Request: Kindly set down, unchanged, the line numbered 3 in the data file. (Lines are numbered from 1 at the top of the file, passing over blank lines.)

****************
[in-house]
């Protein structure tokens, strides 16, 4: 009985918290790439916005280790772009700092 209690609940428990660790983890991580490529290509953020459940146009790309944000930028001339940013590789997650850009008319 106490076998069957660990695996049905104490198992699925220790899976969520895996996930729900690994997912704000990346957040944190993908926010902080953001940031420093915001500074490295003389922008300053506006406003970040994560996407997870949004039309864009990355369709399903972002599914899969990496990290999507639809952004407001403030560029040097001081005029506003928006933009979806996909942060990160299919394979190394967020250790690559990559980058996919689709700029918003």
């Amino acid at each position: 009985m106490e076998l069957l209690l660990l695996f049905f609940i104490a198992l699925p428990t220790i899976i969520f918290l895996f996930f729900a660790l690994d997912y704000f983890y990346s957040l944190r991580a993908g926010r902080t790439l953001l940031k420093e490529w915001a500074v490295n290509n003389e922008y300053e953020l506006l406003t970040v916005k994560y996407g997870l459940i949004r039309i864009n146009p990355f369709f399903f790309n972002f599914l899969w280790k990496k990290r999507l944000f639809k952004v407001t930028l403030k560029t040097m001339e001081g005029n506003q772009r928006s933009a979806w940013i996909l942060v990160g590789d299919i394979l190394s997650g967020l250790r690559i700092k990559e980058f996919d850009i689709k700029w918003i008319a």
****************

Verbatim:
């Amino acid at each position: 009985m106490e076998l069957l209690l660990l695996f049905f609940i104490a198992l699925p428990t220790i899976i969520f918290l895996f996930f729900a660790l690994d997912y704000f983890y990346s957040l944190r991580a993908g926010r902080t790439l953001l940031k420093e490529w915001a500074v490295n290509n003389e922008y300053e953020l506006l406003t970040v916005k994560y996407g997870l459940i949004r039309i864009n146009p990355f369709f399903f790309n972002f599914l899969w280790k990496k990290r999507l944000f639809k952004v407001t930028l403030k560029t040097m001339e001081g005029n506003q772009r928006s933009a979806w940013i996909l942060v990160g590789d299919i394979l190394s997650g967020l250790r690559i700092k990559e980058f996919d850009i689709k700029w918003i008319a």